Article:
Round Knitted Rug in Yellow, Green and Brown
There are many ways to create a color design for the rug, such as alternating solid color sections and tweed variations described in an earlier article.
This variation divides each section into three bands and places small accent points around the outer edge of the rug. The effect is quite striking.
The three design elements are: background, accent lines, and accent points, To visualize the possibilities when using three colors - green, yellow and brown - consider the following six options.
Brown points and green accent lines.
Green points and brown accent lines
Green points and yellow accent lines
Yellow points and green accent lines
Yellow points and brown accent lines
Brown points and yellow accent lines
When using thinner yarn, it is possible to mix colors by combining two different colored yarns and knitting them together. The additional three shades add more variety to each pie section or to the three bands within each pie section. Combining yarn this way will produce a tweed effect.
The combinations possibilities are abundant for this or other color combinations.
Hard to choose? It will be helpful to make a few sketches. Draw a circle and divide into 10 pie-shaped sections. Then divide each pie-shaped section in four by drawing lines parallel to the radius, that is, from the outside to the center. This will create bands that get smaller as they approach the next piece of the pie. The last piece will be a mere triangle on the outer rim. These triangles will form the accent points.
This article describes a golden yellow rug with brown accent lines and green accent points,
Cast on 60 stitches in brown, knit one row and return.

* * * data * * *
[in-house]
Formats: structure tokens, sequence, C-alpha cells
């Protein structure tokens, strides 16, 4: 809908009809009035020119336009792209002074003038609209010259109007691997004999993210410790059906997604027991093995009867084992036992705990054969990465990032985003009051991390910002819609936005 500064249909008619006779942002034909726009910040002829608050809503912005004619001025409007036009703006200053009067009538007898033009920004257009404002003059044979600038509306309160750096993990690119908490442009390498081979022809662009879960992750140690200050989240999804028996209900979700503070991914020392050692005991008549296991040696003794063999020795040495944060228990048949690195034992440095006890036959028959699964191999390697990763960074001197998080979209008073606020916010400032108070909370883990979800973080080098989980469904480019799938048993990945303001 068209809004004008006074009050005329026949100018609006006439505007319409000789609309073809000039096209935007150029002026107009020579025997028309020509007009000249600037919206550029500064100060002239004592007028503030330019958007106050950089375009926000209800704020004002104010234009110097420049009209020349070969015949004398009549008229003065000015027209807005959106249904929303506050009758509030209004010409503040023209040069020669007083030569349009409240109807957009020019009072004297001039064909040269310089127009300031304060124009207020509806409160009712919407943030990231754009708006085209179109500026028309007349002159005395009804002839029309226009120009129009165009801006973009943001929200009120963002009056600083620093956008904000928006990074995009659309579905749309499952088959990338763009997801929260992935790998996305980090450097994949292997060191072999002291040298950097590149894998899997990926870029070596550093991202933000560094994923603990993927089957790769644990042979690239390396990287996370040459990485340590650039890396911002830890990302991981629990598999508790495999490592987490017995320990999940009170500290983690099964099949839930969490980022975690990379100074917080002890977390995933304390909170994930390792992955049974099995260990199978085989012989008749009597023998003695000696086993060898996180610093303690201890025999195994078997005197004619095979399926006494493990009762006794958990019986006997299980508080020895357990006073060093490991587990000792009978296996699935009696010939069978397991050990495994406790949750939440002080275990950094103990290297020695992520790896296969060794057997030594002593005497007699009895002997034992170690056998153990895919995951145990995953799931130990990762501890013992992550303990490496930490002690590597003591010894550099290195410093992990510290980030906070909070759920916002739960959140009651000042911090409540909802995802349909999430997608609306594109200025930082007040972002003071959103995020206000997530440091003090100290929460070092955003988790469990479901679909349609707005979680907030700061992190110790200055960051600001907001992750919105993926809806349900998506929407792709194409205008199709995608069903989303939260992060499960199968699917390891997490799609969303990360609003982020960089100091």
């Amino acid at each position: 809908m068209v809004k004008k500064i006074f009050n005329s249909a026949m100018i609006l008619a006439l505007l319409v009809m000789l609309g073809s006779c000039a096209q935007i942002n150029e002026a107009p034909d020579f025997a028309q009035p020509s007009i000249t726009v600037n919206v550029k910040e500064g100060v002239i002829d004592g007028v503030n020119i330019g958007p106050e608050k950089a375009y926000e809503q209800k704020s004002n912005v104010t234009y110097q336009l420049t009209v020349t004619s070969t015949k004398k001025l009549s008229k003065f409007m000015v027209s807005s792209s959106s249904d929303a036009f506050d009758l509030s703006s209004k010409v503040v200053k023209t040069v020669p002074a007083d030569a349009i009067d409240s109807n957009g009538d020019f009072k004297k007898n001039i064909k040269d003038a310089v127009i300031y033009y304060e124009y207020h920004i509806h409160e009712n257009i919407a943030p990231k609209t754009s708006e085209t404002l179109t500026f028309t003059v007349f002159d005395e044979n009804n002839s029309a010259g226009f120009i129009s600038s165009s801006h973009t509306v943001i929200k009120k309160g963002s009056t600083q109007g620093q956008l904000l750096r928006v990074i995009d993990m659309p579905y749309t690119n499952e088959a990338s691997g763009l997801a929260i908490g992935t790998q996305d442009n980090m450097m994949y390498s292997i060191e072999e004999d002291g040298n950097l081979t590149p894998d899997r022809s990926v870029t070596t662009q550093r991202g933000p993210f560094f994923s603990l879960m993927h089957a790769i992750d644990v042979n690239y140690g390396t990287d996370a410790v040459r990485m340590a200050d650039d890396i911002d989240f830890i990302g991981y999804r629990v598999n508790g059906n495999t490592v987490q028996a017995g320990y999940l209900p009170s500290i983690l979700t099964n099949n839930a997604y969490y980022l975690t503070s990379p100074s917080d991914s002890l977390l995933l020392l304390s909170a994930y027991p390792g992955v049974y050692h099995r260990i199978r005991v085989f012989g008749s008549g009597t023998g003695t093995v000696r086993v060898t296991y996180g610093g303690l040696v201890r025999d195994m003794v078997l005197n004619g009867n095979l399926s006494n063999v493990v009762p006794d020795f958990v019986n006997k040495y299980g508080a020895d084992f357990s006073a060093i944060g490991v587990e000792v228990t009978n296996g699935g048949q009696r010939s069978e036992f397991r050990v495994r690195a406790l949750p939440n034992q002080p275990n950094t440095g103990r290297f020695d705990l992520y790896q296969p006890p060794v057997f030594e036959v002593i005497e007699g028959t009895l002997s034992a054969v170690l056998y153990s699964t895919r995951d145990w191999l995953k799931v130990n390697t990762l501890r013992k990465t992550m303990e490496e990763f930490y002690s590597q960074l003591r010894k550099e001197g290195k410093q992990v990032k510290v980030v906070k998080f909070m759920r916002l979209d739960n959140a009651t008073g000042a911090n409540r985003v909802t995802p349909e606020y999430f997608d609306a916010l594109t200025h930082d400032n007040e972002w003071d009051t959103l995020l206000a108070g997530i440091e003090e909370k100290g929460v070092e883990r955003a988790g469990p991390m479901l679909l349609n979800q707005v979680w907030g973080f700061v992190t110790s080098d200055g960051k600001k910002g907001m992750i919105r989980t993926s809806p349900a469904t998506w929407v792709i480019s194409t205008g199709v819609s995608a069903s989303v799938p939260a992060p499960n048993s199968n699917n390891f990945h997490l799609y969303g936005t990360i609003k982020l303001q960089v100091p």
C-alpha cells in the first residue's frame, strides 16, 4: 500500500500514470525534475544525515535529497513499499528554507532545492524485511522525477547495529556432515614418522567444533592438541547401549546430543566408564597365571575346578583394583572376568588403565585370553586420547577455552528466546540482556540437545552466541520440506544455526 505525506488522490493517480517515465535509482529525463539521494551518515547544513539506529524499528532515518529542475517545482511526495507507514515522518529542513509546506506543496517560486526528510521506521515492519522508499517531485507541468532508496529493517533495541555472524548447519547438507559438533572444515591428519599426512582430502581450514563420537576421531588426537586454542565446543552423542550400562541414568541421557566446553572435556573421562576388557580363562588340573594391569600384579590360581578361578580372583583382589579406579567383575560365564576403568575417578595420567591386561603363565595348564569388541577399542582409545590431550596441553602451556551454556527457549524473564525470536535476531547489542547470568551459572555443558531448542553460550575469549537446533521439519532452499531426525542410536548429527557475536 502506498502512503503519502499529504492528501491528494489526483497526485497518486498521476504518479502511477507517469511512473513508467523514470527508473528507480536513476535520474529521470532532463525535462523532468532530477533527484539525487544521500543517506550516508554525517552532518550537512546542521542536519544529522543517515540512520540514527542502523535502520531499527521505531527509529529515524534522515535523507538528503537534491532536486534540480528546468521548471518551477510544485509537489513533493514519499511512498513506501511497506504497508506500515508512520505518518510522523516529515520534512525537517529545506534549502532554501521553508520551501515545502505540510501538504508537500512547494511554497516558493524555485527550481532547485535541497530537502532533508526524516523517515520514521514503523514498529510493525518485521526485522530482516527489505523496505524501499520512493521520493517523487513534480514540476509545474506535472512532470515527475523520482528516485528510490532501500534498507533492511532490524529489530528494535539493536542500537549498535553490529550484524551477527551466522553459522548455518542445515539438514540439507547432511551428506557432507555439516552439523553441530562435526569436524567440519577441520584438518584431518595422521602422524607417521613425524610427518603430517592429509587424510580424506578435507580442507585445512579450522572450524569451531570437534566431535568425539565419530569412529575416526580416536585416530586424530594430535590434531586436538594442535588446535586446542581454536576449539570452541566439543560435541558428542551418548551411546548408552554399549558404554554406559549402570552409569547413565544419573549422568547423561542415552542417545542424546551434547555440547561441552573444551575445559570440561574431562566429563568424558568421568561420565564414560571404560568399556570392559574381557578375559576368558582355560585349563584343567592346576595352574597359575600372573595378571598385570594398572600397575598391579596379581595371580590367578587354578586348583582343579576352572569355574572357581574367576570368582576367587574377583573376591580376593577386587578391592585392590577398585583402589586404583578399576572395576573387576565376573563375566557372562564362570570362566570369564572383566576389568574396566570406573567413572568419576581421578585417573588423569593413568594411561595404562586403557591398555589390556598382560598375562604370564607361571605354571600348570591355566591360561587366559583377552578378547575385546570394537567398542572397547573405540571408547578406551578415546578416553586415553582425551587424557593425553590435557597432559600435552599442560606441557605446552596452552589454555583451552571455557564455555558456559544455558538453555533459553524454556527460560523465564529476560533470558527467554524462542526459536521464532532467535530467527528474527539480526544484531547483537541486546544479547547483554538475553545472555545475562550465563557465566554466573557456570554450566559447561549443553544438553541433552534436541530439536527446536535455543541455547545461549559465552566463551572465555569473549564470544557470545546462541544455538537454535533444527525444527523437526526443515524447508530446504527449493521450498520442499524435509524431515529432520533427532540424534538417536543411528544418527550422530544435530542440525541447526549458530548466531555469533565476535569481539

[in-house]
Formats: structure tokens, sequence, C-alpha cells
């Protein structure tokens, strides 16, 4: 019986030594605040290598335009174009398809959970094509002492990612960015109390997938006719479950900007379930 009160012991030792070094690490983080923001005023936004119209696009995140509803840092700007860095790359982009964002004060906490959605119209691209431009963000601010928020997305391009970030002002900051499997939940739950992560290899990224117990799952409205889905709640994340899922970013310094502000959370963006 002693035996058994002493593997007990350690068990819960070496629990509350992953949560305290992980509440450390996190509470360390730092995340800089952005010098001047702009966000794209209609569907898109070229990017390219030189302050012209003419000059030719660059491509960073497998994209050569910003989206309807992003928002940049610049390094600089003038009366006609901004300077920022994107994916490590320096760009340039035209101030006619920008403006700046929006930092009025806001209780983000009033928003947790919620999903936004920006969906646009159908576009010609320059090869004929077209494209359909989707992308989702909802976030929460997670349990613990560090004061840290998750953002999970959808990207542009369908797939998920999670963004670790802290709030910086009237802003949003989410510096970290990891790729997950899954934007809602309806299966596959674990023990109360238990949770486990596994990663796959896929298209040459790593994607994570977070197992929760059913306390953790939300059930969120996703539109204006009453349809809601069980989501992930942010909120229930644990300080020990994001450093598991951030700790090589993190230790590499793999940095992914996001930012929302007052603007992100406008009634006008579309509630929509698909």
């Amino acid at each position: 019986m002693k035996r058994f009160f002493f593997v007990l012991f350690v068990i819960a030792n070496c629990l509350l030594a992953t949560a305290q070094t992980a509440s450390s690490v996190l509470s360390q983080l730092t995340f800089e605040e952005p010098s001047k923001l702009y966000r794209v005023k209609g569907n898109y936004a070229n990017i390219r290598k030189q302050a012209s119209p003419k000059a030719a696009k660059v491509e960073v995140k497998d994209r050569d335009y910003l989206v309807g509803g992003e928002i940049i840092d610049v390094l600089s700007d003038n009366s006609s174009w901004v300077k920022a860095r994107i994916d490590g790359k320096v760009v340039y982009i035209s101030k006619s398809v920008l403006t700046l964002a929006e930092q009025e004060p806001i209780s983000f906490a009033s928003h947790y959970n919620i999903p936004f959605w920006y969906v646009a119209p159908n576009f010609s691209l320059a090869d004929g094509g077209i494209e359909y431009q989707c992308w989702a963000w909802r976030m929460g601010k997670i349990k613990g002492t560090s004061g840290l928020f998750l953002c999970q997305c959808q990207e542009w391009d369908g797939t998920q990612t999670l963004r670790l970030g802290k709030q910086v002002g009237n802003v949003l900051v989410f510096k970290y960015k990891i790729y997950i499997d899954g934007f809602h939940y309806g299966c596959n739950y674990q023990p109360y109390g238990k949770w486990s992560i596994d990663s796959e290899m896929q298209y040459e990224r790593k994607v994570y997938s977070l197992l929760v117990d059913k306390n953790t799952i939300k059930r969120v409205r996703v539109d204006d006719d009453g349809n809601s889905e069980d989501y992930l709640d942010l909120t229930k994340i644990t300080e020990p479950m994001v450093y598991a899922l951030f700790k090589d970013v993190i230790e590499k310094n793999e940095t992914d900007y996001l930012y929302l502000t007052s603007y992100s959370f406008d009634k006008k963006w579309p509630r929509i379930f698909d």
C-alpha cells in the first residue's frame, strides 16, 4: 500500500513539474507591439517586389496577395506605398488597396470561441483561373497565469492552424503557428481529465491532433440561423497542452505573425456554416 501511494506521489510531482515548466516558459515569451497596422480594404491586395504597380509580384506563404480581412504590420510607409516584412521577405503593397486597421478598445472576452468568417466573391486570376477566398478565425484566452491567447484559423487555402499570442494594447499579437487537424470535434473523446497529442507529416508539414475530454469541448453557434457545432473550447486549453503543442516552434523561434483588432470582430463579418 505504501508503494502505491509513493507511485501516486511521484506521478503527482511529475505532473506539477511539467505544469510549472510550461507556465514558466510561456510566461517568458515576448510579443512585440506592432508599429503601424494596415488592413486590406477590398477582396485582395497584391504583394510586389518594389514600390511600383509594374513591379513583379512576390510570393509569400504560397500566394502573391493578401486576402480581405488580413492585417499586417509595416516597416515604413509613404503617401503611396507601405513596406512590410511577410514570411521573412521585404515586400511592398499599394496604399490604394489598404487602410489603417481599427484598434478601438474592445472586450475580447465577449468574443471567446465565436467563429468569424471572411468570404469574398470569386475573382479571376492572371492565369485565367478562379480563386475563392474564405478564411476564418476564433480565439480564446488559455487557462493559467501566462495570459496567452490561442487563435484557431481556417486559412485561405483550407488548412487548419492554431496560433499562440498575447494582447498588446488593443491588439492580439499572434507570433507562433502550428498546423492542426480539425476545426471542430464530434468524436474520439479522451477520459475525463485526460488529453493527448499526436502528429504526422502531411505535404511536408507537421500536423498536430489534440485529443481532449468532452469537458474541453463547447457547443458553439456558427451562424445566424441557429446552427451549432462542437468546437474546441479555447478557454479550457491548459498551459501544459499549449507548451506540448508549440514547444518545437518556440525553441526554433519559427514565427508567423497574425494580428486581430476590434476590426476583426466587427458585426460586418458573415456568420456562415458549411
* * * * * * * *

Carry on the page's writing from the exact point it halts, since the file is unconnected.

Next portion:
* Change to yellow and knit 12 rows, each time leaving two stitches on the needle when returning.
Change to brown and knit one row, leave two stitches and return*
Repeat * until there are three yellow bands.
Change to green and continue knitting in the same way, leaving two stitches on the needle. After 12 rows all stitches will have been used up.
This completes one section.
To continue, change to brown and pick up all the stitches and repeat the same sequence for each of the 10 sections that are needed to complete the rug. When putting the rug flat in a circle, the first and the last section should meet. If they don't, add one or two sections. This may depend on a number of factors, such as the thickness of the yarn and the knitting tension.
Note: the first row in each section is knitted to the end and return. On all other rows, leave two stitches on the needle (in addition to the ones that are already there) and return.
All returns are on even rows and take place in the center of the rug
All color changes happen on odd rows at the outer edge of the rug.
To finish the rug, sew the last section to the first, and weave in the ends all around the rug.
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